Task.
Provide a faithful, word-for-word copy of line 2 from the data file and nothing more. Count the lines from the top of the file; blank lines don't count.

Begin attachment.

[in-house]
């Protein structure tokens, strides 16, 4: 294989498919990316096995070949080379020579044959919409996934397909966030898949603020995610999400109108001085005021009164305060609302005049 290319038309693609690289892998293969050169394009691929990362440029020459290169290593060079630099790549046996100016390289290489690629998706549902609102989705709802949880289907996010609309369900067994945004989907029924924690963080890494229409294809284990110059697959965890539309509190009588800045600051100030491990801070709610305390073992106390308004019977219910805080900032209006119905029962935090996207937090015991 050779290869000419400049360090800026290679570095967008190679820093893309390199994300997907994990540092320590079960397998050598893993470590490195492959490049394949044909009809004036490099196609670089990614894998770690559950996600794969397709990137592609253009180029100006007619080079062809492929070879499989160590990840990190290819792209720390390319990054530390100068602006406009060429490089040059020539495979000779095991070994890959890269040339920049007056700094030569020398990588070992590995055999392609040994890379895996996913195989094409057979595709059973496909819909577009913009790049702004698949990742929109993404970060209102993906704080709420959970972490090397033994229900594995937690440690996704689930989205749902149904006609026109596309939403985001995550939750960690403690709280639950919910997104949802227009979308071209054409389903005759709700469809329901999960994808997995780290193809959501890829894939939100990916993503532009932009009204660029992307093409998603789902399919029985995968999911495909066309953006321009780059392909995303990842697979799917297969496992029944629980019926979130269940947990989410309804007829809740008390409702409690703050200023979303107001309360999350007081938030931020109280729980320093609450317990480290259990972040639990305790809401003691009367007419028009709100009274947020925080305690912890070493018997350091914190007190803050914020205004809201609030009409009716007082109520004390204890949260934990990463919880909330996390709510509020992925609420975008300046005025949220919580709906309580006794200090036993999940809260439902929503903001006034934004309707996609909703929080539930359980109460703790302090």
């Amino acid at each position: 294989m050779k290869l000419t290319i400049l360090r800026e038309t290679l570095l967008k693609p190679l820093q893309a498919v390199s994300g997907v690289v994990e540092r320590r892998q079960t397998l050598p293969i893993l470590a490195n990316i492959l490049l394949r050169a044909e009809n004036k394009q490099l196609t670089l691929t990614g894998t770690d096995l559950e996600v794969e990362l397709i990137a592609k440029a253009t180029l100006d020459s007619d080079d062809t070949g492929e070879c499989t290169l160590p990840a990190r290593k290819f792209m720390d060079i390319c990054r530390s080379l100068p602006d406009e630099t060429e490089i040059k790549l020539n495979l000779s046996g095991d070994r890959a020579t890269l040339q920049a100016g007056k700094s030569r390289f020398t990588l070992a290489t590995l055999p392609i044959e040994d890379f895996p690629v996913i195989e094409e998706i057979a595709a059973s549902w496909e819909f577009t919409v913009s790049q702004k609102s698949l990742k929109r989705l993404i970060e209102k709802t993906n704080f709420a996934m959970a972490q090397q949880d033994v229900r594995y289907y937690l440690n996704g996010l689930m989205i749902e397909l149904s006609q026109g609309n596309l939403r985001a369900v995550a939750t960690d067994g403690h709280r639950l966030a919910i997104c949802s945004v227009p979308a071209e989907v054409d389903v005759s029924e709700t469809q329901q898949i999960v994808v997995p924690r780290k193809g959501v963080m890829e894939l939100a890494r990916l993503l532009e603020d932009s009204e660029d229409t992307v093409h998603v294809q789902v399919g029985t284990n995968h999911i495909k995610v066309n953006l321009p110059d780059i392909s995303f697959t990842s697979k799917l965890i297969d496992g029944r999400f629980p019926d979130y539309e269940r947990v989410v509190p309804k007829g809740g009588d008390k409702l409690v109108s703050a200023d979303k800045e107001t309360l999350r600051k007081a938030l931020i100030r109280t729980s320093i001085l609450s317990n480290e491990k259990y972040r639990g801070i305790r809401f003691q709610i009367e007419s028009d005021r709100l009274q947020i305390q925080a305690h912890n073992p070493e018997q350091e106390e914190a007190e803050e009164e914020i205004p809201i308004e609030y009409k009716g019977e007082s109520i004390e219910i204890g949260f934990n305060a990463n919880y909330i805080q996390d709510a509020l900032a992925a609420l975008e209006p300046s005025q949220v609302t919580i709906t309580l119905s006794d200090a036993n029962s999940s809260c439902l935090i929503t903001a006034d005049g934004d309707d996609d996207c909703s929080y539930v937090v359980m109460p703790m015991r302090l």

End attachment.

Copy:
């Protein structure tokens, strides 16, 4: 294989498919990316096995070949080379020579044959919409996934397909966030898949603020995610999400109108001085005021009164305060609302005049 290319038309693609690289892998293969050169394009691929990362440029020459290169290593060079630099790549046996100016390289290489690629998706549902609102989705709802949880289907996010609309369900067994945004989907029924924690963080890494229409294809284990110059697959965890539309509190009588800045600051100030491990801070709610305390073992106390308004019977219910805080900032209006119905029962935090996207937090015991 050779290869000419400049360090800026290679570095967008190679820093893309390199994300997907994990540092320590079960397998050598893993470590490195492959490049394949044909009809004036490099196609670089990614894998770690559950996600794969397709990137592609253009180029100006007619080079062809492929070879499989160590990840990190290819792209720390390319990054530390100068602006406009060429490089040059020539495979000779095991070994890959890269040339920049007056700094030569020398990588070992590995055999392609040994890379895996996913195989094409057979595709059973496909819909577009913009790049702004698949990742929109993404970060209102993906704080709420959970972490090397033994229900594995937690440690996704689930989205749902149904006609026109596309939403985001995550939750960690403690709280639950919910997104949802227009979308071209054409389903005759709700469809329901999960994808997995780290193809959501890829894939939100990916993503532009932009009204660029992307093409998603789902399919029985995968999911495909066309953006321009780059392909995303990842697979799917297969496992029944629980019926979130269940947990989410309804007829809740008390409702409690703050200023979303107001309360999350007081938030931020109280729980320093609450317990480290259990972040639990305790809401003691009367007419028009709100009274947020925080305690912890070493018997350091914190007190803050914020205004809201609030009409009716007082109520004390204890949260934990990463919880909330996390709510509020992925609420975008300046005025949220919580709906309580006794200090036993999940809260439902929503903001006034934004309707996609909703929080539930359980109460703790302090």